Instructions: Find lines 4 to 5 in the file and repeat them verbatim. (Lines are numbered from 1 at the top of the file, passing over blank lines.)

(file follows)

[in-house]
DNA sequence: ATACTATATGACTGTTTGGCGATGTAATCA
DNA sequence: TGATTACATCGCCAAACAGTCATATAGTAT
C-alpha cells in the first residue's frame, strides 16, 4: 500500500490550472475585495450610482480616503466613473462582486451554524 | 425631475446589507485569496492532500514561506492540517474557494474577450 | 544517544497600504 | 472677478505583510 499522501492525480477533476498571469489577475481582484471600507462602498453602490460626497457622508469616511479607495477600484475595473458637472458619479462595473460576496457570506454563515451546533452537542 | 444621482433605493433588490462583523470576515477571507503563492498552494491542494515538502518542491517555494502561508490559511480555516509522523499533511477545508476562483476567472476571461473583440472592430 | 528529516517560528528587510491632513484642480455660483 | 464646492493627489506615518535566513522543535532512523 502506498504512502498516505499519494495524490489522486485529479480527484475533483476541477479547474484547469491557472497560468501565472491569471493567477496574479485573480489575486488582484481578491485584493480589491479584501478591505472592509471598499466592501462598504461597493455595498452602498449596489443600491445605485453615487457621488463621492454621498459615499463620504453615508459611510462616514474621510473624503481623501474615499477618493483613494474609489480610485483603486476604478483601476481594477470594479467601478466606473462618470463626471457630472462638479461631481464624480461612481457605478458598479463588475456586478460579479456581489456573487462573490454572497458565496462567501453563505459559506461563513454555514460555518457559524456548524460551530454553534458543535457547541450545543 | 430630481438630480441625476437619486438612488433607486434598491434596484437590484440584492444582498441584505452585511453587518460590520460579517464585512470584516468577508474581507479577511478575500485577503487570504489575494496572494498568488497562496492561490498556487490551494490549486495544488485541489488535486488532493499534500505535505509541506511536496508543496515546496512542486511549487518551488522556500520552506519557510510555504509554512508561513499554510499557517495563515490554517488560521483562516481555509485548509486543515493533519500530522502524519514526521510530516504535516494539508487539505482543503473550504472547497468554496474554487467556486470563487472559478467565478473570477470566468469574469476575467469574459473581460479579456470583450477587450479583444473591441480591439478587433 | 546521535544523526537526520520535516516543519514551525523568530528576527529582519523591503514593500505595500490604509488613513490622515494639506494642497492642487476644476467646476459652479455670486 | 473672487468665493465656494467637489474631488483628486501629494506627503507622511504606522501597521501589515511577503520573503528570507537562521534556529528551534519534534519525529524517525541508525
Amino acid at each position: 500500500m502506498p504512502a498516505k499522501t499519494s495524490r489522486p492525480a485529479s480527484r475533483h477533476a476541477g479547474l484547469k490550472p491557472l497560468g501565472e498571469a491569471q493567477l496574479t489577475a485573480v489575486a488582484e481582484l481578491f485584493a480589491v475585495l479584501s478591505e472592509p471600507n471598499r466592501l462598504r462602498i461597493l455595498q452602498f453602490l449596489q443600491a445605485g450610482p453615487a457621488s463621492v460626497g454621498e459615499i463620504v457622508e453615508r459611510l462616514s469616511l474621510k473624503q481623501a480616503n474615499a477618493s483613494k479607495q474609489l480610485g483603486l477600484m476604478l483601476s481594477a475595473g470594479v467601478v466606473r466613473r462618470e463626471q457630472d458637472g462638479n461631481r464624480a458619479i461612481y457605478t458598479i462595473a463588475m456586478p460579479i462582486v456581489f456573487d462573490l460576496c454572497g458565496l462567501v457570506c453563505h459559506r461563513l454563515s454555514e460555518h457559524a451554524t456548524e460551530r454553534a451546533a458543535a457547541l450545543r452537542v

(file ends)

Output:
C-alpha cells in the first residue's frame, strides 16, 4: 500500500490550472475585495450610482480616503466613473462582486451554524 | 425631475446589507485569496492532500514561506492540517474557494474577450 | 544517544497600504 | 472677478505583510 499522501492525480477533476498571469489577475481582484471600507462602498453602490460626497457622508469616511479607495477600484475595473458637472458619479462595473460576496457570506454563515451546533452537542 | 444621482433605493433588490462583523470576515477571507503563492498552494491542494515538502518542491517555494502561508490559511480555516509522523499533511477545508476562483476567472476571461473583440472592430 | 528529516517560528528587510491632513484642480455660483 | 464646492493627489506615518535566513522543535532512523 502506498504512502498516505499519494495524490489522486485529479480527484475533483476541477479547474484547469491557472497560468501565472491569471493567477496574479485573480489575486488582484481578491485584493480589491479584501478591505472592509471598499466592501462598504461597493455595498452602498449596489443600491445605485453615487457621488463621492454621498459615499463620504453615508459611510462616514474621510473624503481623501474615499477618493483613494474609489480610485483603486476604478483601476481594477470594479467601478466606473462618470463626471457630472462638479461631481464624480461612481457605478458598479463588475456586478460579479456581489456573487462573490454572497458565496462567501453563505459559506461563513454555514460555518457559524456548524460551530454553534458543535457547541450545543 | 430630481438630480441625476437619486438612488433607486434598491434596484437590484440584492444582498441584505452585511453587518460590520460579517464585512470584516468577508474581507479577511478575500485577503487570504489575494496572494498568488497562496492561490498556487490551494490549486495544488485541489488535486488532493499534500505535505509541506511536496508543496515546496512542486511549487518551488522556500520552506519557510510555504509554512508561513499554510499557517495563515490554517488560521483562516481555509485548509486543515493533519500530522502524519514526521510530516504535516494539508487539505482543503473550504472547497468554496474554487467556486470563487472559478467565478473570477470566468469574469476575467469574459473581460479579456470583450477587450479583444473591441480591439478587433 | 546521535544523526537526520520535516516543519514551525523568530528576527529582519523591503514593500505595500490604509488613513490622515494639506494642497492642487476644476467646476459652479455670486 | 473672487468665493465656494467637489474631488483628486501629494506627503507622511504606522501597521501589515511577503520573503528570507537562521534556529528551534519534534519525529524517525541508525
Amino acid at each position: 500500500m502506498p504512502a498516505k499522501t499519494s495524490r489522486p492525480a485529479s480527484r475533483h477533476a476541477g479547474l484547469k490550472p491557472l497560468g501565472e498571469a491569471q493567477l496574479t489577475a485573480v489575486a488582484e481582484l481578491f485584493a480589491v475585495l479584501s478591505e472592509p471600507n471598499r466592501l462598504r462602498i461597493l455595498q452602498f453602490l449596489q443600491a445605485g450610482p453615487a457621488s463621492v460626497g454621498e459615499i463620504v457622508e453615508r459611510l462616514s469616511l474621510k473624503q481623501a480616503n474615499a477618493s483613494k479607495q474609489l480610485g483603486l477600484m476604478l483601476s481594477a475595473g470594479v467601478v466606473r466613473r462618470e463626471q457630472d458637472g462638479n461631481r464624480a458619479i461612481y457605478t458598479i462595473a463588475m456586478p460579479i462582486v456581489f456573487d462573490l460576496c454572497g458565496l462567501v457570506c453563505h459559506r461563513l454563515s454555514e460555518h457559524a451554524t456548524e460551530r454553534a451546533a458543535a457547541l450545543r452537542v